Magic Jewball

all signs point to no


The $40 lesson

Filed under : Life in general,Travel
On July 22, 2010
At 11:30 pm
Comments : 14

Sometimes I forget that as a car-free American, I’m unusual. I totally tune out car commercials and people’s online discussions over things like handicapped parking spaces and road rage. I don’t really encounter these issues. I actually enjoy public transportation. Well, mostly. It is hot in the subway this time of year and on those days when the bus or subway stops for no particular reason and you are mashed against other humans with no idea of when you’ll reach your destination, well, I think about cars. But then I also think about traffic and gas prices and having to watch the road ahead of me instead of my app or my book. I think about getting lost, which I always seem to do while driving. That moment of panic as you wonder if this is your exit, with no bus driver to ask. And flat tires and roadside breakdowns. No thanks!

I was already planning this post when, while discussing a possible excursion of mine to an area a few states away, North of the City asked me, “have you researched the transportation there?” Well, of course I have researched it. Down to every possible permutation. Greyhound or Bolt Bus or Chinatown bus or regional rail? Which is the cheapest? Which is the fastest? Which meets up with the local bus of a city in which I have spent no more than five minutes of my life? Researching local buses is by far the most complicated yet interesting part of any trip I plan, in any state or country. The websites of local bus networks are meant for locals and they read that way. Even my own Metro-North site organizes its local trains by “East of the Hudson” and “West of the Hudson.” If I told you to meet me in Croton or in Hawthorne, how would you know which of those to choose? This is what you’re up against when you plan trips by public transport.

But I love doing it. I love the challenge and the planning and the novelty. And then, of course, you have to do the whole process again for the way back. That’s the most important part, really, and I discovered that two decades ago in college, planning a trip to a mall in the suburbs of Baltimore. I loved malls and the one in White Plains, where I grew up, was easily accessible by public transportation. The Bee Line, Westchester’s system of buses, has actually won awards for its coverage and organization. And then I came to the Baltimore area where things weren’t quite so good. I remember phoning the Capital Center in Landover and asking them how to get there by public transportation so I could see the Rangers play. “You can’t,” the guy said to me matter-of-factly. “I mean, you could take a taxi here, but no cab would come pick you up.” That sort of stunned me. How could there be a place not accessible by public transportation? That’s when I became a Baltimore Skipjacks fan. You could get to the Baltimore Arena easily on the #3. You still can, even though the Skipjacks left long ago and they keep talking about replacing it. The Cap Center is gone, though, replaced by an arena that is situated on top of a transit stop. Ha!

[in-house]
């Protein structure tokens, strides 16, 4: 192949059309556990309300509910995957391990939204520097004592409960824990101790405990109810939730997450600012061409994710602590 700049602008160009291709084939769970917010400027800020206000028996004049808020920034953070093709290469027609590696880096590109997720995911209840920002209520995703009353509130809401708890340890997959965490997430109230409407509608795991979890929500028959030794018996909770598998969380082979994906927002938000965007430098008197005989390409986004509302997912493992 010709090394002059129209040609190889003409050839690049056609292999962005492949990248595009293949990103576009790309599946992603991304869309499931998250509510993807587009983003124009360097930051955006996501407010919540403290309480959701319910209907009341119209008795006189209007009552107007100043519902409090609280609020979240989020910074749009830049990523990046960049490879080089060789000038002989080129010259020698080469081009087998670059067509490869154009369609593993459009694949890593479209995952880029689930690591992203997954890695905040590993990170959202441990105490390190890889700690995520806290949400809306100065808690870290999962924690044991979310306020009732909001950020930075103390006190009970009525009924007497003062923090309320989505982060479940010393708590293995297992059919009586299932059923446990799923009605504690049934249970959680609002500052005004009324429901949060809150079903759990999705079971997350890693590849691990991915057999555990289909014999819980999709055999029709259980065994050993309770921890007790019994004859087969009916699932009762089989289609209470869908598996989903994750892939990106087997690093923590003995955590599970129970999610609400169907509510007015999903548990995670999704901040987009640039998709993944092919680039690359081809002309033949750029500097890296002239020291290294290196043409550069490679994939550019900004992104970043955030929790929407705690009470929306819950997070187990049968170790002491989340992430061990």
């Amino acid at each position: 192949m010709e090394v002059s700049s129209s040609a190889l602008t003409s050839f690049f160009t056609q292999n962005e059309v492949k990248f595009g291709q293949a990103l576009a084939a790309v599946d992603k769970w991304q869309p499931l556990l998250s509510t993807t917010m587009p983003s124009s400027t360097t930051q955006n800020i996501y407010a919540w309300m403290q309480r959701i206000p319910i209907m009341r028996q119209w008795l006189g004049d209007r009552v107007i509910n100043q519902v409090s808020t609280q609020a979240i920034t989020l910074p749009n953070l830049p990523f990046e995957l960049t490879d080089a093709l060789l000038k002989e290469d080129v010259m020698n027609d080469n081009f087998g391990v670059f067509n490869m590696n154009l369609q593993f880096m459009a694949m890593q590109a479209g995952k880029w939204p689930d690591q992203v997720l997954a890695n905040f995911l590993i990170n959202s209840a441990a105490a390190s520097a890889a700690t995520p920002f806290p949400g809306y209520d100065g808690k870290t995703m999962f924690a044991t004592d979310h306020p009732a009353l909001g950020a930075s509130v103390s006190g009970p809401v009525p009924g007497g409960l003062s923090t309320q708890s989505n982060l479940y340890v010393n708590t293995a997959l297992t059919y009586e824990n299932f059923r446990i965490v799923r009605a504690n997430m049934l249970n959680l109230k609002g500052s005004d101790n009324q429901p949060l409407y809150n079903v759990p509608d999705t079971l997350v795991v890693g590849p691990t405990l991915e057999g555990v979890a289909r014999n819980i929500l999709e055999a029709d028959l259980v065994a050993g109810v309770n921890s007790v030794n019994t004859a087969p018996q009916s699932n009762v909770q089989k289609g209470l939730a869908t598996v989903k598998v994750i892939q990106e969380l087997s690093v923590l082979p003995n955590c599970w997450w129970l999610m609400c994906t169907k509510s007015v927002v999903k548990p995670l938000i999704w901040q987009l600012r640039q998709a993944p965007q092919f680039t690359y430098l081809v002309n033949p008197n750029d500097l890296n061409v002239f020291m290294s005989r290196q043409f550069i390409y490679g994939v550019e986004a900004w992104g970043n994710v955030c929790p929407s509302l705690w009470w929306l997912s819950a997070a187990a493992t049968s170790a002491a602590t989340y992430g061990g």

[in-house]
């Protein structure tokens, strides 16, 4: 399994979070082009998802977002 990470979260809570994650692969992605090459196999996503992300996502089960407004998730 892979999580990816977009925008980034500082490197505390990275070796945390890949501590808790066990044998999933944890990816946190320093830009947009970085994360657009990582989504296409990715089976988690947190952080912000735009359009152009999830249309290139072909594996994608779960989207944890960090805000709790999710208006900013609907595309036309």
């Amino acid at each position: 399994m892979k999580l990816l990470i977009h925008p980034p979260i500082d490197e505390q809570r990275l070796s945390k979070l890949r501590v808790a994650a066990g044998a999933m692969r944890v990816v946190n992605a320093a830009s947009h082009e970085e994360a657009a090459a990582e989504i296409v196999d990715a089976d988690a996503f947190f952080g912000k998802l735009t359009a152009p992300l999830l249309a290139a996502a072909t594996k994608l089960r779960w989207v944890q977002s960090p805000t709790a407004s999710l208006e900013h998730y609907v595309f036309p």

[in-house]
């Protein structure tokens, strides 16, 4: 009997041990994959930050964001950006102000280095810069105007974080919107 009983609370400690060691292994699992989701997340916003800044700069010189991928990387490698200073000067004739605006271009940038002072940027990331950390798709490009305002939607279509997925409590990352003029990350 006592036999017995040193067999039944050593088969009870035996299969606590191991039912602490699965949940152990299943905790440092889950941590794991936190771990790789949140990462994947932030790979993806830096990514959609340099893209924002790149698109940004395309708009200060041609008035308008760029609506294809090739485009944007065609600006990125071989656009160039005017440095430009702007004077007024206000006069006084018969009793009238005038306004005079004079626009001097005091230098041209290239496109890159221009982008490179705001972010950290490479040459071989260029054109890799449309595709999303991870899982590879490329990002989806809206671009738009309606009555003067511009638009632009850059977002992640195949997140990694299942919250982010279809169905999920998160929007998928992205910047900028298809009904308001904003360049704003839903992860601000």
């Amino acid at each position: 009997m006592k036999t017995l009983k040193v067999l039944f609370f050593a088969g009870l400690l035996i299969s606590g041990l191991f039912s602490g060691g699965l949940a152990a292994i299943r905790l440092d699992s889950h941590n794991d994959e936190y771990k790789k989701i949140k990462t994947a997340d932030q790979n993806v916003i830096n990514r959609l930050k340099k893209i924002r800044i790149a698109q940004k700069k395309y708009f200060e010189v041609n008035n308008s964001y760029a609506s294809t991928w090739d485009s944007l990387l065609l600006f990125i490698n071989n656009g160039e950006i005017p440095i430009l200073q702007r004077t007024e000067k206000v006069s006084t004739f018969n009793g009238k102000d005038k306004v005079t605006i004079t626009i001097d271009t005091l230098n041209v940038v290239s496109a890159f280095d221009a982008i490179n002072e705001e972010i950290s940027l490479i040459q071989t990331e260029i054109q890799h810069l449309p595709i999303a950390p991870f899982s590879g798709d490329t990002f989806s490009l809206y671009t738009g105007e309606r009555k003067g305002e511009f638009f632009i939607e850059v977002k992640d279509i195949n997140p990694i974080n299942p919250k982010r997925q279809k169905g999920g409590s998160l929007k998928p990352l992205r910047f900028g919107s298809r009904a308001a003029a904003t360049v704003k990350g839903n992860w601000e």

But back to the malls. I found that this mall (and I honestly cannot remember which one – White Marsh? Hunt Valley? Who knows) could be reached by bus and I planned my trip. Except somehow, I missed that there was only one bus in the afternoon that returned. Naturally, I figured that out after I had done my shopping and needed to get back to school. And then, and then, I had to go to the ATM and withdraw $40 which was what the cab cost to go home. That may not seem like a lot now, but back then, I had so little cash in my account that I usually couldn’t even use the ATM because it only dispensed twenties and I never had $20. I think I used my credit card to take a cash advance. The only way I could keep from mentally berating myself all the way home was to tell myself that it was a $40 lesson. The lesson was, always plan the way back, too. And I always do now. It seems pretty cheap if you average it over the years that it has stood me well. Good as gold.

I also learned to stick with Owings Mills or Mondawmin as far as malls went. In Mondawmin, which was the closest mall to campus, I was the only white person I ever saw. I remember thinking, “do no other Hopkins students know there’s this mall right here?” And you could take the bus or the subway, a rarity in Baltimore. Weird! Once, on the bus, in which I was also always the only white person who got on west of Hampden, I was walking down the aisle to get to my seat when a guy I had passed sitting in front called out, “I got jungle fever!” Later, I starred in the Baby Got Back video.

Anyway, I may still take this trip, it’s not been decided yet, but either way, it was fun to plan. The way back, too.

Stan Ridgway – Stranded


14 Comments for this post

  1. sarpon says:


    So when I was what? Eleven? I wanted to go roller skating (when you could wear the ones with four wheels each without being ironic!) and my parents said no, we don’t want to pick you up from the rink and I said I’ll get a ride except I forgot to get a ride and when the rink closed I didn’t have a ride and it was too far to walk so I called the police department and they did send an officer who did take me home and he and my parents all three chewed my head off for using the police department as a taxi service.

    Lucky for me I am an old and the town didn’t charge my parents a meelyon dollars for my stupidity as towns are wont to do today.

  2. Alex says:

    It would break your heart to see the Owings Mills mall today, Becca. Two years ago, I was there for the first time in 15 years. It’s dying a slow–and very hideous–death.

  3. Irishelena says:

    Very good one, Becca. That’s the story of my life too, as a non-driver, in a much smaller town than yours. I remember maybe 20 years ago going to White Flint mall with my DC-sister, and it seemed like the bus took hours each way. We got to see rural scenery–it was like a Deluxe Motor Coach Tour of Ireland, or something! Here we now have a pretty good intercity bus system, as long as you don’t want to go anywhere on Sundays [no service at all]. But the bus doesn’t go to the hockey arena in Raleigh, and you don’t want to be at the bus station in downtown Durham the time of night a Bulls game lets out. So only on the rare Wednesday day games do I ever take a bus there. But it’s fun doing it, so freeing not to have to rely on someone else driving. On trips, my sister and I always check out the public transportatin from the airport and to any sightseeing not in walking distance of our hotel. She really has a thing against using cabs–not for the money, but about being able to do it all on her own, I think.